By Mohammed Abbas and Alexander Dziadosz
RAS LANUF, Libya (Reuters) - Muammar Gaddafi's forces launched a fresh bombardment of the eastern Libyan oil town of Ras Lanuf on Thursday, rebels and witnesses said.
Bombs or missiles landed a few km (miles) from Ras Lanuf oil refinery and close to a building of the Libyan Emirates Oil Refinery Company building, a Reuters witness said.
"One bomb landed on a civilian house in Ras Lanuf," rebel fighter Izeddine Sheikhy told Reuters. He said the bombardment seemed to have come from the direction of the sea.
"I saw ships yesterday and today. Missiles were being fired from them," said rebel fighter Mohd Fadl.
Reuters correspondents also saw an air strike from a plane over Ras Lanuf. Witnesses said it struck near the town's eastern checkpoint. There were no immediate reports of casualties.
The front line has moved to-and-fro between Ras Lanuf and Bin Jawad, roughly 550 km (340 miles) east of Tripoli.
Rebel fighters said on Thursday they were based on the outskirts of Bin Jawad and near the oil complex of Es Sider, also known as Sidrah, which suffered a direct hit in Wednesday's fighting, sending black smoke and flames belching into the sky. Es Sider came under intense bombardment by government forces again on Thursday.
That attack appeared to the be first on oil facilities, a move that has sent jitters through the oil market, stoking fears of a broader effort to destroy the OPEC producer's capacity and infrastructure, and raising concerns of Middle East fall out.
Hassan Bulifa, a member of the board of east Libya's Arabian Gulf Oil Co (Agoco), a unit of state oil firm National Oil Corp, told Reuters Agoco was arranging to market oil direct to foreign buyers instead of through its state-owned parent.
Rebels said there was heavy fighting reported around Bin Jawad on Thursday. "Right now, there is a bloody fight ... between us and Gaddafi's mercenary force for Bin Jawad," said Salem Abdel Wahad, a 30-year-old rebel soldier.
"They are exchanging rocket fire at the front," Salem El-Burqy said, adding that Gaddafi's forces had tanks and warplanes, making it difficult for rebels to advance with their relatively light arms.
It was not possible to independently confirm the reports. Earlier, rebels fired rockets out to sea after reports that Libyan gunboats in the Mediterranean were blamed for attacking rebel positions on the front line in the oil-producing east.
A counter-offensive by forces loyal to Gaddafi has halted the rebels' advance along Libya's eastern coast, where they have been forced to withdraw from the town of Bin Jawad.
"We came into Bin Jawad but gunboats fired on us so we withdrew," fighter Adel Yahya said on Wednesday night.
Rebels, who have taken swathes of territory in the east and who are becoming better organized, have been stopped from taking the coastal road west to the prized target of Sirte, Gaddafi's hometown, by tanks and warplanes.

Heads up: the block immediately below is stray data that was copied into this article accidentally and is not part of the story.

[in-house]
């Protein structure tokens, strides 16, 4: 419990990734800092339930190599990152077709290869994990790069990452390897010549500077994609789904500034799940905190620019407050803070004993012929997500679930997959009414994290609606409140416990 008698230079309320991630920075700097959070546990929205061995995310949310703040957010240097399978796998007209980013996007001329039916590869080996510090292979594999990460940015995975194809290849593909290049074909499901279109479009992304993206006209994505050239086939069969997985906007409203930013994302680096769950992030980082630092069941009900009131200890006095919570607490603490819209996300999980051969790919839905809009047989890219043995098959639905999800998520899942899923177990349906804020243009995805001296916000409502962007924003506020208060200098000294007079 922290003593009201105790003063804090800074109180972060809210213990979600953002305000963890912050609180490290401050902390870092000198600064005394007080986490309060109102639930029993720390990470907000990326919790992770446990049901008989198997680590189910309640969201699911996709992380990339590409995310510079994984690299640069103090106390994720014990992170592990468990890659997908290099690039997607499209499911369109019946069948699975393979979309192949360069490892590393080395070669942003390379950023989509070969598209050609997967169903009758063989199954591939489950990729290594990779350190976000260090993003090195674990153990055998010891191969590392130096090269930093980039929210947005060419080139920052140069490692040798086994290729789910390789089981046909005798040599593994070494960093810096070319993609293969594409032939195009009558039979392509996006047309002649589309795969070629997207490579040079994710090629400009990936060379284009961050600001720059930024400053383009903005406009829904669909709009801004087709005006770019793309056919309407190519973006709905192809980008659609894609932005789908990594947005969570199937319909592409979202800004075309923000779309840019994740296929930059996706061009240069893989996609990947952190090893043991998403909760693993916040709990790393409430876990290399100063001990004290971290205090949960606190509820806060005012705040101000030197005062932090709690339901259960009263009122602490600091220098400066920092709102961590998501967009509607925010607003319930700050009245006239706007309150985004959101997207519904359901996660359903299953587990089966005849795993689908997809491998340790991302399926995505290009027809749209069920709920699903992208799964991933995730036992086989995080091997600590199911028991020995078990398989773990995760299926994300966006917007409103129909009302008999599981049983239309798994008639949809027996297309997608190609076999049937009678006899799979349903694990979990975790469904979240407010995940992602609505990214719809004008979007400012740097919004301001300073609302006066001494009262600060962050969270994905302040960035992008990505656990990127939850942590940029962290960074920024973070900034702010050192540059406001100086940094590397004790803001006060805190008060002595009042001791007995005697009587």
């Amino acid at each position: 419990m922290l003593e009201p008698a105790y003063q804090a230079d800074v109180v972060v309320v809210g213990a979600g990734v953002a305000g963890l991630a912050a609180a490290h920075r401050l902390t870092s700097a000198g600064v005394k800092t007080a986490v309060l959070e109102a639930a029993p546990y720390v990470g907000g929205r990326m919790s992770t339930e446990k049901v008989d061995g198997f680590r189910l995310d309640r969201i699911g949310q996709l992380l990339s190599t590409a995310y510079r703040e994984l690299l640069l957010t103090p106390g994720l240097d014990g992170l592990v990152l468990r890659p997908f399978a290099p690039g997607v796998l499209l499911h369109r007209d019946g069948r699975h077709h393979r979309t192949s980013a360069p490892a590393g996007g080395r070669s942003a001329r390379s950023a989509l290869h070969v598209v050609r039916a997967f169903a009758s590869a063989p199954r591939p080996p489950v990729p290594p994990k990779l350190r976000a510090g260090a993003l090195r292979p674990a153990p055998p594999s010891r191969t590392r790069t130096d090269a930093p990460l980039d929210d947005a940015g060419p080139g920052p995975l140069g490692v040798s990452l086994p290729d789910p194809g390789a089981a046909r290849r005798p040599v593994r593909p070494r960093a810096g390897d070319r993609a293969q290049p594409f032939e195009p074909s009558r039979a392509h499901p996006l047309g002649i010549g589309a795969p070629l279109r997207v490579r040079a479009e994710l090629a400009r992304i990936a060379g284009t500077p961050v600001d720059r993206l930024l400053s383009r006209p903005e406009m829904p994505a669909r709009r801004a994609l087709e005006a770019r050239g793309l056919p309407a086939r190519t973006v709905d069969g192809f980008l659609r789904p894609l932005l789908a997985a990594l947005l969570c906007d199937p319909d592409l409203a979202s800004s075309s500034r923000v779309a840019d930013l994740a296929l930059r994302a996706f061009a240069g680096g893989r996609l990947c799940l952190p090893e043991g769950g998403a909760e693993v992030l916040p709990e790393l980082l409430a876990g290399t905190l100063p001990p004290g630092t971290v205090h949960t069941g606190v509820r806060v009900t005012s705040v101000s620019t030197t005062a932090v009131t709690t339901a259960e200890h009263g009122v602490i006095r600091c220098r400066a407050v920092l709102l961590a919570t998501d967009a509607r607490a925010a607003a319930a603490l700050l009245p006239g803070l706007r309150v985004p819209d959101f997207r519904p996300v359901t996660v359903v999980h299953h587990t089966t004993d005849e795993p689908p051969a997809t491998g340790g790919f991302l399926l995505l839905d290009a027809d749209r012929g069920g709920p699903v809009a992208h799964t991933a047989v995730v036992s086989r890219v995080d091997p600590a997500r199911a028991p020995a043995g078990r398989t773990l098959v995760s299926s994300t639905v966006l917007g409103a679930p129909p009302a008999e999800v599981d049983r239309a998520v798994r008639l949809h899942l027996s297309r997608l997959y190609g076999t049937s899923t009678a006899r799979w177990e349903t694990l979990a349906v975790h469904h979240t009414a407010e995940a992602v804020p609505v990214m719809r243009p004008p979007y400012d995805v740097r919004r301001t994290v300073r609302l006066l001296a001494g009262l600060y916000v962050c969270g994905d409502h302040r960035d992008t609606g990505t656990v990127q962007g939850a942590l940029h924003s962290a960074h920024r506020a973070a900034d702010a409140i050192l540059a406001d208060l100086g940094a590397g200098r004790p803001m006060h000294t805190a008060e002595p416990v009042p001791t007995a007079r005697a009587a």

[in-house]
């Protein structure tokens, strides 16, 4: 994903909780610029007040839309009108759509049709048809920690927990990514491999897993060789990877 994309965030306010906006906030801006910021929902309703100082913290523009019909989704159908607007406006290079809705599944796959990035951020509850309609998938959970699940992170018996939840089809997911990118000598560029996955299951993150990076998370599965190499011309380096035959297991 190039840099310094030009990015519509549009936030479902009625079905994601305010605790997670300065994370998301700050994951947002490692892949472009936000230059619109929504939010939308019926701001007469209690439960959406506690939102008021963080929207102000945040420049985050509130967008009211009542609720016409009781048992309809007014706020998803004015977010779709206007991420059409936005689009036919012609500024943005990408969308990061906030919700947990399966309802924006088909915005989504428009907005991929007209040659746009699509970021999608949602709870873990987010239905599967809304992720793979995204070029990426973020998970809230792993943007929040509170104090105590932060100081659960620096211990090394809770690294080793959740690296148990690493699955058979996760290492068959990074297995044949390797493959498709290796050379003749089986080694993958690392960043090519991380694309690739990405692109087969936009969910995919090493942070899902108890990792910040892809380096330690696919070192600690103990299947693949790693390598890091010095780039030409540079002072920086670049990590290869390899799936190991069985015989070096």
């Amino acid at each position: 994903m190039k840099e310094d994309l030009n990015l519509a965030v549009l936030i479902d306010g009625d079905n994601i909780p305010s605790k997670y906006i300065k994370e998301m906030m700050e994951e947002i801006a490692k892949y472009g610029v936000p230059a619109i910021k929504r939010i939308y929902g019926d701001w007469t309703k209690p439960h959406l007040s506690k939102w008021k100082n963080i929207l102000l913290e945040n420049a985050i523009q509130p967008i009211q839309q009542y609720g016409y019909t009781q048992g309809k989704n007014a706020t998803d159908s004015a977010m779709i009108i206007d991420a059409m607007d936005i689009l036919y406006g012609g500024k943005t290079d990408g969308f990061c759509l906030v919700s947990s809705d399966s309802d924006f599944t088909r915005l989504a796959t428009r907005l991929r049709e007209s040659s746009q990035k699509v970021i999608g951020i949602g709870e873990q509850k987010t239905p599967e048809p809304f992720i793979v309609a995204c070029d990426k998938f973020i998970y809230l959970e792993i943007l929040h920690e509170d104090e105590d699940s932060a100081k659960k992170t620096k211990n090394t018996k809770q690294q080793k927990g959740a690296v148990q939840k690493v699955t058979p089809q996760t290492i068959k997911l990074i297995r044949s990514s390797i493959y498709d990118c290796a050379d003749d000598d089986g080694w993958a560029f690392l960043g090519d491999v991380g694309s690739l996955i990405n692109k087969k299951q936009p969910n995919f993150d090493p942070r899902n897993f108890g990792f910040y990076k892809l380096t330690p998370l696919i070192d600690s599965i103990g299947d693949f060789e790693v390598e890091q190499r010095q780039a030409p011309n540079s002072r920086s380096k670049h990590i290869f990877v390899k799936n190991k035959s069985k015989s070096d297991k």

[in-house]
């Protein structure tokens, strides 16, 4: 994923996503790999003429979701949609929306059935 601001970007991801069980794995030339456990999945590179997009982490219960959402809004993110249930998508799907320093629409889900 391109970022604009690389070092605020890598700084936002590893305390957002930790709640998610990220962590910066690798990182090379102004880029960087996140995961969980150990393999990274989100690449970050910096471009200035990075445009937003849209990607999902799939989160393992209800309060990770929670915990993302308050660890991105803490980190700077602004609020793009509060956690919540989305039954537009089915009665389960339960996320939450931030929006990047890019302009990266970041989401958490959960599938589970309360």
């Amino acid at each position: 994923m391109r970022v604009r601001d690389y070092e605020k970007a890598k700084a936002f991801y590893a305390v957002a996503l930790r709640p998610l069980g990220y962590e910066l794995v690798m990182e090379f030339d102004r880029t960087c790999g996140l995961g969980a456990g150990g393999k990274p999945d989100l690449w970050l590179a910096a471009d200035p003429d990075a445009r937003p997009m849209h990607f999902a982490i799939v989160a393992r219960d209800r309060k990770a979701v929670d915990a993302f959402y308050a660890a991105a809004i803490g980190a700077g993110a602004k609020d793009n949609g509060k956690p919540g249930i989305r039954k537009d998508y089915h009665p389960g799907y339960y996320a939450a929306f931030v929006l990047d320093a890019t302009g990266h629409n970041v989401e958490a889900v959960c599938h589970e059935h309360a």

In the push from Libya's second city Benghazi, where the uprising started and where the rebels now have their headquarters, the rebel army of defectors and young volunteers has captured the oil towns of Brega and Ras Lanuf.
Rebels are frustrated a no-fly zone has not been imposed.
"We find one thing strange: the position of the United states. It's impossible that the U.S. would not have imposed a no-fly zone -- impossible -- unless they have some agreement with Gaddafi against the Libyan people," Wahad said.
Rebels have made a display at the main entrance to Ras Lanuf using rows of bullet casings arranged liked dominos to read "Free Libya February 17."
Dr Gebril Hewadi of the Benghazi medical management committee told Reuters television on Wednesday at least 400 people were killed in eastern Libya since clashes began there on February 17, with many corpses yet to be recovered from bomb sites.
Libyan state television broadcast what it said was a conversation between the U.S. ambassador, speaking in English through a translator, and Omar Hariri, military representative of the rebel National Libyan Council, whom it described as an "agent" and "lackey."
The ambassador asked how rebel headquarters could keep up regular contact with fighters, what contacts Hariri had with towns like Zawiyah and what forces he commanded. Hariri said he was in charge of forces in east Libya.
An American envoy left Cairo on Thursday on a plane to Salum on Egypt's border with Libya, a Cairo airport official said. The official cited U.S. embassy staff as saying he would be following Libyan developments at first hand.
Two U.S. military planes arrived in Cairo from Jerba in Tunisia carrying 150 Egyptians who had been working in Libya, the airport official said. Three EgyptAir flights also arrived carrying 379 Egyptians.
The United States has sent planes in recent days to repatriate Egyptians after they fled to Tunisia from Libya.
(Writing by Peter Millership and Edmund Blair; editing by Andrew Roche)